It's not spring yet but the birds think it is. Two of them pop out of a furled awning onto the yellow sun on the sidewalk, wrestling and chirping furiously. It's too damn early to care this much about anything, even sex and territory. Co-conspirators appear and join the fray. I exchange glances with a fellow pedestrian on the other side of what is rapidly becoming a sparrow gang brawl. Birds. You could hear us both thinking it. Yes, we are so much more evolved.

Thursday, March 12, 2009

There is no right thing.

After I lost my dad, the thing I had to bite my tongue at were the number of people who asked, "were you close?" I mean, what? I'm sure the same thoughts are running through your head as ran through mine: was my grief less valuable if we hadn't been getting along? Do they mean if my parents divorced and my dad was homeless under a bridge, it wouldn't be so bad? It was made even more odd by the fact that so many people said it. My father was 46 when he died, and I was 21, home alone with him. I gave him CPR until the ambulance crew arrived. I don't think there is much greater intimacy in the world than being the pumping heart and breathing lungs of another human being. That's what I wanted to say to these well meaning folks. Imagine how that could have damaged a person (my friends were all college kids, mind you), had I painted the whole picture. The color of his face (blue), the way he sounded breathing the death rattle over and over because I couldn't allow myself to let him die once and for all.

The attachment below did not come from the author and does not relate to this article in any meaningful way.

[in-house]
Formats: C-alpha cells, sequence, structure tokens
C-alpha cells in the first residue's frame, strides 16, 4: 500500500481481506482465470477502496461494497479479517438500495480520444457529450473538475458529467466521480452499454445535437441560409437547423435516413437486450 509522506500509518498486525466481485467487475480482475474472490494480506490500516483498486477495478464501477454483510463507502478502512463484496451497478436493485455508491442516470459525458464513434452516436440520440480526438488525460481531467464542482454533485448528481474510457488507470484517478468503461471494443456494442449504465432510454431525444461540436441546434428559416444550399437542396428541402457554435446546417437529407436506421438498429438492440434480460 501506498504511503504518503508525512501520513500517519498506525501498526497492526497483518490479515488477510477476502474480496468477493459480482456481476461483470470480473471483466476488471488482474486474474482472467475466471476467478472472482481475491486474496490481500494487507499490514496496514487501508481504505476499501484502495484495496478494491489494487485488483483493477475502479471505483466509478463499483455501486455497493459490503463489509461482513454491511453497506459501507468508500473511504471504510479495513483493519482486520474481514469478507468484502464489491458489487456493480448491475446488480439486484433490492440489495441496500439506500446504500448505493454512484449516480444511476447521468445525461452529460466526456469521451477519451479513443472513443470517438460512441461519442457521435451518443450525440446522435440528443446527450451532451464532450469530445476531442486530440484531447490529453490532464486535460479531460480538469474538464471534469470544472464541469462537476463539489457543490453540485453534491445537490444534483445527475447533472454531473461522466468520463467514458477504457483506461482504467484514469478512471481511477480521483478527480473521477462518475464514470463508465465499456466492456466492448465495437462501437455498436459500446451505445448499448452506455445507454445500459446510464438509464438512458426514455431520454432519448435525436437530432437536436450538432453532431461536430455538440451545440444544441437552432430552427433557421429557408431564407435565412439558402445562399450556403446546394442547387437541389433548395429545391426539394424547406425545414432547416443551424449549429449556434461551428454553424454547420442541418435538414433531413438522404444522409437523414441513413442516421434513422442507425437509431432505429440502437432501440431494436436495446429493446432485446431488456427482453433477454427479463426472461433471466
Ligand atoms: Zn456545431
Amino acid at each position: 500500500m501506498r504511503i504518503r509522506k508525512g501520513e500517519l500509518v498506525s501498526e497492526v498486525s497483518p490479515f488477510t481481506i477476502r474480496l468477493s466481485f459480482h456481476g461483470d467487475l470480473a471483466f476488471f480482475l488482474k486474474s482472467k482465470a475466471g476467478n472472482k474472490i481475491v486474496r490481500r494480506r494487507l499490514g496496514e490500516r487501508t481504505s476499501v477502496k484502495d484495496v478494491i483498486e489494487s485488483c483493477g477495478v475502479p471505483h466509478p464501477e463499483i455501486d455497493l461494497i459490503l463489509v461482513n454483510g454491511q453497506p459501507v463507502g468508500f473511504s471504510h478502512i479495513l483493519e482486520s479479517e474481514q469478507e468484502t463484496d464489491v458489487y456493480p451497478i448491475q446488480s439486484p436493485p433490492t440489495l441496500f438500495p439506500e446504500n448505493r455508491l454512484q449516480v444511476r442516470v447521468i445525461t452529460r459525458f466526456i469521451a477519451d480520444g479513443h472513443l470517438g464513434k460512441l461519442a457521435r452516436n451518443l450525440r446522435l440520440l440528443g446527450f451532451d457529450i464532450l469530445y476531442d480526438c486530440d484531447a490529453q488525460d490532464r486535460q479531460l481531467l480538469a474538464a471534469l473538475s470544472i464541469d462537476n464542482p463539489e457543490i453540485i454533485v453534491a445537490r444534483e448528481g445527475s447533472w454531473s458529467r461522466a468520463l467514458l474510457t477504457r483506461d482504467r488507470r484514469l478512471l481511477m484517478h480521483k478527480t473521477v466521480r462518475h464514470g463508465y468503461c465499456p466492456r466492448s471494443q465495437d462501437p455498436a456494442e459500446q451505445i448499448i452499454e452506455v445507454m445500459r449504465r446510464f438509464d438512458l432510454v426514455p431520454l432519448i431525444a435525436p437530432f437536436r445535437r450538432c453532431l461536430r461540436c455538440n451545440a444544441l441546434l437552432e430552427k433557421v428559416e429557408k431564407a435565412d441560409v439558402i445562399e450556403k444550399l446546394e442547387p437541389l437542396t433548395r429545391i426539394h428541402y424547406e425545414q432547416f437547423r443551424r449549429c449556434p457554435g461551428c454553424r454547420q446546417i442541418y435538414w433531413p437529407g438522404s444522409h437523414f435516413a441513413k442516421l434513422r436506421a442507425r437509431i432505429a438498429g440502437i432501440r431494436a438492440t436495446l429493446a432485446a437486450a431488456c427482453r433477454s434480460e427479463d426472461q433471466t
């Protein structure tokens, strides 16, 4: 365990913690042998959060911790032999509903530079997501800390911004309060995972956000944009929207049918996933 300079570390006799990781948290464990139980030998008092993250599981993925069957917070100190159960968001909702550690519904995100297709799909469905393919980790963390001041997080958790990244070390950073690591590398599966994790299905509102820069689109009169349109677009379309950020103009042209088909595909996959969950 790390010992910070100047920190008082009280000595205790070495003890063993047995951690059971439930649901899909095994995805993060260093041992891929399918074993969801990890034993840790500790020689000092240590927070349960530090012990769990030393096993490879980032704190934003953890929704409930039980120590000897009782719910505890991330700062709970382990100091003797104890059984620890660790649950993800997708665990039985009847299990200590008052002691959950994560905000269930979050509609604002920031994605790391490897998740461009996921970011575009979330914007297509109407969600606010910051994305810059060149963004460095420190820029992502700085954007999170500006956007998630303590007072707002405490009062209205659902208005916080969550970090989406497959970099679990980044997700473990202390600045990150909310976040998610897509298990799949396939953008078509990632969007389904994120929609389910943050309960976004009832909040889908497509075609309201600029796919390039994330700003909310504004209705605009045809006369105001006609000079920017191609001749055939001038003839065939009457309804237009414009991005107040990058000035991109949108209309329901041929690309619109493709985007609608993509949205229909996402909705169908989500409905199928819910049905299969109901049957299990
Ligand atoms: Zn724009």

But after losing my son, I felt buoyed by the generosity I felt in letting people say foolish things to try to comfort me. There they are, poor things who care about me, in my grief, wanting to say the right thing, but there is no right thing. Say any embarrassing thing you want to kick yourself for years later. (Mostly what they say is "I can't imagine what you're going through" -- and indeed, who could? Who would want to?) I'm not so absorbed in myself and my misery that I don't have room for you. In fact, it makes me feel better to know that by not snapping at you, I've eased your day a little, made grief seem less terrifying to you. That I've been able to give something, even at the very bottom of the pit of what I call my life. So thank you, well meaning person who has no idea how horrible my loss is. You don't have to say the right thing to me. I can see it in your eyes what you mean and that is all I need.

Wednesday, March 11, 2009

Surfing the blender 2